Judgement call: add more or remove/replace?


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Old 04-07-07, 09:11 AM
C
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Judgement call: add more or remove/replace?

Hello,

I just bought a house in NC that was bult in 1956. The blown attic insulation is, well, 'old' and seems paltry. There are 2" ceiling joists and the insulation is about level with the joists. I have to repair two sheets of ceiling drywall soon, which made me think about having to deal with the insulation that will come down and then how to replace it. I could just throw it in a bag and return it to the attic but there's a larger issue.

In my situation, is the existing insulation so old/worthless that I should remove (vacuum?) it and start over or should I just add to it? Does the proper amount (thickness) to add depend on what type of blown insulation I use?

I'm glad someone else confirmed the 'shouldn't compress ceiling insulation with floor boards' theory; I always wondered about that. Sleeper 2*4's over the existing joists wil be my solution to be able to use the attic for some storage.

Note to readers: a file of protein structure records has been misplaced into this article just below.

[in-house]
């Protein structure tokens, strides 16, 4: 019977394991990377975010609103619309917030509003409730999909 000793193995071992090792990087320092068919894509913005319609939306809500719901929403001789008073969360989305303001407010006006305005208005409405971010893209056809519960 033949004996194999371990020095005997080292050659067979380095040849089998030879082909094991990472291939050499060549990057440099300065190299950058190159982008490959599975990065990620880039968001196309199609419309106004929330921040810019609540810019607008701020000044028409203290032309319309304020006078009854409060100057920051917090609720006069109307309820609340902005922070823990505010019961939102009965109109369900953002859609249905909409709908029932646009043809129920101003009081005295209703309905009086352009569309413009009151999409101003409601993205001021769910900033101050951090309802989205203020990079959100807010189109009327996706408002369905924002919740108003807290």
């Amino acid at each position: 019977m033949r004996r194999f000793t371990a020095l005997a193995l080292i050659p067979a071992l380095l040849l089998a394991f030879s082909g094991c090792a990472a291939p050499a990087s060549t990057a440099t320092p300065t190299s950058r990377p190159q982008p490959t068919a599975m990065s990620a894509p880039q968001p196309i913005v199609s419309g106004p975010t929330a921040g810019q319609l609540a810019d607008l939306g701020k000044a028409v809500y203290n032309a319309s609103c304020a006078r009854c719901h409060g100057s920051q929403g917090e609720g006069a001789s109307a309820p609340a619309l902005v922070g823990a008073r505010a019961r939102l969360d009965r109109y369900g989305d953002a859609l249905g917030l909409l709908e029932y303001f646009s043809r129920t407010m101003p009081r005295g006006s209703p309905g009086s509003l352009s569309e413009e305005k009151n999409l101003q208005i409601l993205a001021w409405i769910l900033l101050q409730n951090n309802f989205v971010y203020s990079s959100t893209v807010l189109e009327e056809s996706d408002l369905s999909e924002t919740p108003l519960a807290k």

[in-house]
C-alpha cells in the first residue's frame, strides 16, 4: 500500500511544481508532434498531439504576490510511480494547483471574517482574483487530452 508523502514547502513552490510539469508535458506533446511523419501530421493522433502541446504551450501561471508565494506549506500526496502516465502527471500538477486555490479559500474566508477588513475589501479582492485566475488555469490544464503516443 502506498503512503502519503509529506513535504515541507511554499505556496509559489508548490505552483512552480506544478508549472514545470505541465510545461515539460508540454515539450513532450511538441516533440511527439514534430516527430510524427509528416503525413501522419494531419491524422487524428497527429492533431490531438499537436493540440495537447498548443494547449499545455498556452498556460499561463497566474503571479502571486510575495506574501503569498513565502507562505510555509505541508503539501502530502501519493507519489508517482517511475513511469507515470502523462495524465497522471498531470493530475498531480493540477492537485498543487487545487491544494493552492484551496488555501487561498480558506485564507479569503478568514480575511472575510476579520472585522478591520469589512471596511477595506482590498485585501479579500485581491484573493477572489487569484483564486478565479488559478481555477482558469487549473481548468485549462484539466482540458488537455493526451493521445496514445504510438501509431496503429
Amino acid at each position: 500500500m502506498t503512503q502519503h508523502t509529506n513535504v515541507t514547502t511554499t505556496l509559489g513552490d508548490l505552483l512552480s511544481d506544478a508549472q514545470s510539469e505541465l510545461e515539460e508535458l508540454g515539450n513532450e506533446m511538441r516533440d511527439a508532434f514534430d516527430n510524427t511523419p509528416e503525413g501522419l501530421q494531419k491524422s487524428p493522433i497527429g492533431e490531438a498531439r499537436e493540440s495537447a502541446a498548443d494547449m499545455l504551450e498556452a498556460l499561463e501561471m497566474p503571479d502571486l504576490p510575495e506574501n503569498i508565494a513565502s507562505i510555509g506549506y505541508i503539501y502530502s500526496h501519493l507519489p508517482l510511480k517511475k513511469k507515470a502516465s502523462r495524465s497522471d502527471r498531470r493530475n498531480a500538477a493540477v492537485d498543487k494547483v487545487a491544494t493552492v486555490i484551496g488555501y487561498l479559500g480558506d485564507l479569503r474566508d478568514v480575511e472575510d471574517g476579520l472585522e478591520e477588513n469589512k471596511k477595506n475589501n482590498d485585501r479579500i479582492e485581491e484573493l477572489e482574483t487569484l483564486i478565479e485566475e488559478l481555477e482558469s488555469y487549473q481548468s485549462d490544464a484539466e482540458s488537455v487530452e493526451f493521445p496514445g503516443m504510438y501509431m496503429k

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Old 04-08-07, 09:00 AM
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Even the old insulation has value. I would add to it rather than remove it and discard it. The total insulating value of the insulation is a function of its overall thickness. Homes built in that era had little insulation.

If your house has two inch by two inch ceiling joists, it seems surprising that the ceiling stays up at all. To say nothing of the roof. It may be that these are furring strips running perpendicular to the ceiling joists for the purpose of installing the sheetrock. I have seen may engineered trusses made from 2x4 wood, but not from 2x2.

It may be valuable to have an engineer review the construction of the ceiling before you install 2x4 material that will not serve your purpose.

Your information is correct: compressing insulation reduces its effectiveness.
 
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Old 04-08-07, 05:02 PM
C
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Wow, what big botch I made!

Yes, you're correct, there are 2*4's in the ceiling. Thus, I should have said that the dept of the insulation was 3.5", aka, the width of the 2*4.

Thanks for your advice,

Chris
 
 

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